Q: What should the district do about the Cubberley Community Center site (4000 Middlefield Road)?
Jay Cabrera suggests "redoing Cubberley from the ground up" based on a mixed-education model, with spaces for elementary, middle and high school students. Since Foothill College already has a presence there, there could also be a college-prep program for high school students. Investing in revamping Cubberley is one of his top three budget priorities.
Q: Should the district open a 13th elementary school?
Cabrera supports opening a 13th elementary school.
Q: Should foreign-language instruction be provided in elementary school?
Cabrera said that implementing foreign language at all levels is a "great idea" and that the board "should find a way to make it happen in context of budget restrictions, and I feel there are ways to do that."
Q: Should the board repeal its June resolution criticizing the Office for Civil Rights?
Cabrera has said he would repeal the resolution and that his priorities as a board member would be to increase collaboration and transparency.
Q: Your opinion of district versus school-site decision-making?
Cabrera strongly supports school autonomy and thinks decisions made by the board should be a 50-50 collaboration with schools. If schools need resources to implement their plans, it's the board's responsibility to see that resources are provided. If the board wants schools to implement a program, the board has a responsibility to "prove" to the schools why and how they can do it.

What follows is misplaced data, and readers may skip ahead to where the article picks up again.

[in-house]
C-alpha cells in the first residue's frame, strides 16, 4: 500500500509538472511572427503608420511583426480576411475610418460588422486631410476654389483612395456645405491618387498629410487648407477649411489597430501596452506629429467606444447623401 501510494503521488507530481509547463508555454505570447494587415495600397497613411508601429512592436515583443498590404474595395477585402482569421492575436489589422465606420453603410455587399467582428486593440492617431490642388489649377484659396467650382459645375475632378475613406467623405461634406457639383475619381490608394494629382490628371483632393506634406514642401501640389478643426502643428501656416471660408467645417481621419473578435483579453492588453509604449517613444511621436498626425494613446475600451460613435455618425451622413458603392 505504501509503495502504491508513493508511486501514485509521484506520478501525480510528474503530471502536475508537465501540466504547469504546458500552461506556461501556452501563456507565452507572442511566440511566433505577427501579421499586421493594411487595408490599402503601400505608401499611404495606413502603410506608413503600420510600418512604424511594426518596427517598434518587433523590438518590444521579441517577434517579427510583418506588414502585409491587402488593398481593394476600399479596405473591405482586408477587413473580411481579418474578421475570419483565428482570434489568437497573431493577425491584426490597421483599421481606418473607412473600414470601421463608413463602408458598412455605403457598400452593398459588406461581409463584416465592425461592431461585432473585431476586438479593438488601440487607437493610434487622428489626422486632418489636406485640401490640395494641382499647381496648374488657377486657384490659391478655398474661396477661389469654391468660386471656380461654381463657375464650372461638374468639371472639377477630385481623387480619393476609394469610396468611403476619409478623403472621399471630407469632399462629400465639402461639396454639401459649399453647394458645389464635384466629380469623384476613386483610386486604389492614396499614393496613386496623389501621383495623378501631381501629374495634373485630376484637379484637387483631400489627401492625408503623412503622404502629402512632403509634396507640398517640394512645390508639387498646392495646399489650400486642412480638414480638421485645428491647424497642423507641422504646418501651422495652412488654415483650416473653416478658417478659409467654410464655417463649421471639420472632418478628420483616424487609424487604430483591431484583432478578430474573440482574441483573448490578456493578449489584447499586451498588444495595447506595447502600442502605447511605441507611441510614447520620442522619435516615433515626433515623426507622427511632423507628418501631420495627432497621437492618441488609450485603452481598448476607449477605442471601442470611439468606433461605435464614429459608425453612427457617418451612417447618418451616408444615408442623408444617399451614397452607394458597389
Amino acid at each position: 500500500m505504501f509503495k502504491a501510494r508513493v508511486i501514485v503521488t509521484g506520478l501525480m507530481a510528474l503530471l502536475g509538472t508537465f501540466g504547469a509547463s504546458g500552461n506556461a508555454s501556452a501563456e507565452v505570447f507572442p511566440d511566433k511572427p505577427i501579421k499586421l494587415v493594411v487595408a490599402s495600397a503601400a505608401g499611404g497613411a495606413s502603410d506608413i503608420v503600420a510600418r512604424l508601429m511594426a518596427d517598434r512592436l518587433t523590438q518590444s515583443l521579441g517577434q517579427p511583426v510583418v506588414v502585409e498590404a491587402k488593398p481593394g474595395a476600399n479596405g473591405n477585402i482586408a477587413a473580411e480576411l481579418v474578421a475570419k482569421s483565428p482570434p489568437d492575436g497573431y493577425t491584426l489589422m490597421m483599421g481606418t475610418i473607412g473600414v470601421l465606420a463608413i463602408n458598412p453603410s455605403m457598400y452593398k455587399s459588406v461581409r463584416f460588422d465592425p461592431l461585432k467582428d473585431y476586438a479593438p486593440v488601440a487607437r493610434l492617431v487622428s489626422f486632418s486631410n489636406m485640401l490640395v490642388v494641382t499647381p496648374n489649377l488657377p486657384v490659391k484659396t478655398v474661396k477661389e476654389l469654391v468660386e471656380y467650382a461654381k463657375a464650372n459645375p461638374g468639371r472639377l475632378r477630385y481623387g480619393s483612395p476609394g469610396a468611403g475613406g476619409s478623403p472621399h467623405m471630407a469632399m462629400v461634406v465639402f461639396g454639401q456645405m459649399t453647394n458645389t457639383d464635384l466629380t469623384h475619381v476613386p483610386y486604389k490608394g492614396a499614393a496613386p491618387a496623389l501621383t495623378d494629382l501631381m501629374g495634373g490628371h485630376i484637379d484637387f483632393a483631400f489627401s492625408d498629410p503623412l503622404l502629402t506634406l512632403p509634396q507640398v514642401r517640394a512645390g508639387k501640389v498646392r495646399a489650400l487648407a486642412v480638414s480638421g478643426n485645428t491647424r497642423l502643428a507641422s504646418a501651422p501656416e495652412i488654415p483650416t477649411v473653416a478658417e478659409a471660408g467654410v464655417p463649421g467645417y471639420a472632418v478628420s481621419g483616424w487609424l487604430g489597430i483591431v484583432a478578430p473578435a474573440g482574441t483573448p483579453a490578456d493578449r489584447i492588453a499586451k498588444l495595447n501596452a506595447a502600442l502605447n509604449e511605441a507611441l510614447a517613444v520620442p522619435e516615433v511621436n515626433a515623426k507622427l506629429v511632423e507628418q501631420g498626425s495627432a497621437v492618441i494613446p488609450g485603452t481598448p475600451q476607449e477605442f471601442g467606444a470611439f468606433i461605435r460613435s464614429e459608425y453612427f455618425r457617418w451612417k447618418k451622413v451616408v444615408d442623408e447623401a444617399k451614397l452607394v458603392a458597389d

Q: Your view on the district budget?
Cabrera wants the budget to be more transparent and easily accessible online. He has also proposed cutting the district's Basic Aid Reserve Fund cap from 10 percent to between 5 to 8 percent to free up money to "alleviate some of the strains that are coming up in the community" and classrooms.
Q: Your view of the district's implementation of inclusion programs?
Cabrera has said he's not an expert on specific inclusion programs in Palo Alto but that he brings "an open slate to listen to community needs" on the topic. He supports inclusion as a way of rethinking traditional models of education.
Q: What would you do about the achievement gap?
Cabrera attributes the district's slow progress on closing the achievement gap to poor leadership. He also thinks "mini Strategic Plans" tailored to individual students would help because he sees the current Strategic Plan as too broad to make an impact.
Q: How is the district doing on managing student stress/well-being?
Cabrera said student mental health is "one of the most important issues we need to deal with as a community." He thinks a system that rewards all students for all achievement -- not just good grades or high test scores -- would help.
Q: Your opinion of Common Core?
Cabrera said he's been told by Gunn High students that they feel completely prepared academically. What they need is real-world skills such as how to do taxes and how to get an apartment. Students in Palo Alto would greatly benefit from Common Core, but the board needs to make sure to assess it.